A 2005 U.S. National Ground Intelligence Center study that was classified secret but released two years ago said China’s development of high-powered microwave weapons is part of its “assassin’s mace” arsenal – weapons that allow a technologically inferior country such as China and even North Korea to defeat U.S. military forces.
Microwaves and the gamma rays from a nuclear blast are forms of electromagnetic energy. The bombs are designed to be exploded at a high altitude to knock out all unprotected electronics, including electrical grids, computers and automobiles over a wide geographical area.
Even the declassified NGIC report pointed out that the use of an EMP against Taiwan at an altitude of 30 to 40 kilometers would “confine the EMP effects to Taiwan and its immediate vicinity and minimize damage to electronics on the mainland.”
The report particularly said that China’s DF-21 medium-range ballistic missile could be the platform to be used to launch an EMP attack on Taiwan.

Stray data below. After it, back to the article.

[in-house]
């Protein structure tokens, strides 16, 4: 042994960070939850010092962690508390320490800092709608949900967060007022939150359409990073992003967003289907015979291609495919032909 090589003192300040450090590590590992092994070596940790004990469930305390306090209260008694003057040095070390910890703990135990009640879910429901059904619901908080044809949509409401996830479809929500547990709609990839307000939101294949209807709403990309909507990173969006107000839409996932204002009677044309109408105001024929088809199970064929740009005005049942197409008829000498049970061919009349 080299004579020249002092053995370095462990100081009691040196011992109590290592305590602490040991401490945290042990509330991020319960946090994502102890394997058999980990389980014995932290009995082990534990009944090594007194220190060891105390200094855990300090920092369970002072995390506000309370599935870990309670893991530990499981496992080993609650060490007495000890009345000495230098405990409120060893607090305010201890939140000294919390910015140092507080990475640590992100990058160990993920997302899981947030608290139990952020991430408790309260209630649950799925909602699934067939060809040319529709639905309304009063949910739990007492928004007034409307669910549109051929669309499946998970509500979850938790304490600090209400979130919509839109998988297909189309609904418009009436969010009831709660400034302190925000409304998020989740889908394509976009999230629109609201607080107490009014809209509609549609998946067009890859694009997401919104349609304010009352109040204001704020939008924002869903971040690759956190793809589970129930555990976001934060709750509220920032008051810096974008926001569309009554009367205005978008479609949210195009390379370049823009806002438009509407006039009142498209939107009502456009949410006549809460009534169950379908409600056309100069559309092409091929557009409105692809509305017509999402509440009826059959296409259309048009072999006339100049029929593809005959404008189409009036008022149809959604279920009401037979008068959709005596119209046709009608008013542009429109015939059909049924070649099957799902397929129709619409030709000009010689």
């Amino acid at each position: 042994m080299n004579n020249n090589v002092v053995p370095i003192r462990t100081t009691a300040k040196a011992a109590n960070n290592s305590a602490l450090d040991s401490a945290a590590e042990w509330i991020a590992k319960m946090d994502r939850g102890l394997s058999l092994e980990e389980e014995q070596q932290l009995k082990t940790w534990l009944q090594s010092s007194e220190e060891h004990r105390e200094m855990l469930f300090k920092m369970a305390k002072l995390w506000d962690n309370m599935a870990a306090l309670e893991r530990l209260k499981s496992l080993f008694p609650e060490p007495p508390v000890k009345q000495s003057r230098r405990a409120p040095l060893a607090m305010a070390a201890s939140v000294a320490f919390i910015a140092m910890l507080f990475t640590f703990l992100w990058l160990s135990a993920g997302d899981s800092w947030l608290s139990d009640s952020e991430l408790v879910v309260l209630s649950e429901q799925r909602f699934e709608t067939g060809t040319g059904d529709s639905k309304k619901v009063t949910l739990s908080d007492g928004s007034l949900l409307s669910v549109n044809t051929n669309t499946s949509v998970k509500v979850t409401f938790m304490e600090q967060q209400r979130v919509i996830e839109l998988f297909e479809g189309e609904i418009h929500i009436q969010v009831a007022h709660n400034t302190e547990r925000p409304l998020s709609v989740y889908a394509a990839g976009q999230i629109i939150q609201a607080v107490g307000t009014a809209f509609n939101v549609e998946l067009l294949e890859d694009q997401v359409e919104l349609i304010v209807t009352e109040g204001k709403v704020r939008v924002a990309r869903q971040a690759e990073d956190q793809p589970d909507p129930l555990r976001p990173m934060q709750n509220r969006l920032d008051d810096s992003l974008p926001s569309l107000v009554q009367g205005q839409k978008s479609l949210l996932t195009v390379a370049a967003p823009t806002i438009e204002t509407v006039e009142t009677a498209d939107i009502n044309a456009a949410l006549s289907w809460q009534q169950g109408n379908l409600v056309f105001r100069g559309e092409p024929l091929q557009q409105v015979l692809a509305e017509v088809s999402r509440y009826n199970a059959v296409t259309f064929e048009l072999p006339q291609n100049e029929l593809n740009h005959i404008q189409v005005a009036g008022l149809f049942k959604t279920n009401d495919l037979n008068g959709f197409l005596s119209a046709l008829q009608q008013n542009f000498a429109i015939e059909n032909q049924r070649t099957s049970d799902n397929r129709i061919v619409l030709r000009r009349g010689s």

In outlining China’s one-two punch, Xaoqing said that in the first punch the Chinese military would disable non-hardened electronics and command and control centers.
He said that an EMP would be especially attractive because it acts with the speed of light in any kind of weather, would hit multiple targets over a wide area and minimize damage in politically sensitive environments.
Given the relatively low altitude of 18 miles at which a Chinese EMP would be detonated over Taiwan, Xaoqing said the second punch would create certain health effects from exposure to an EMP.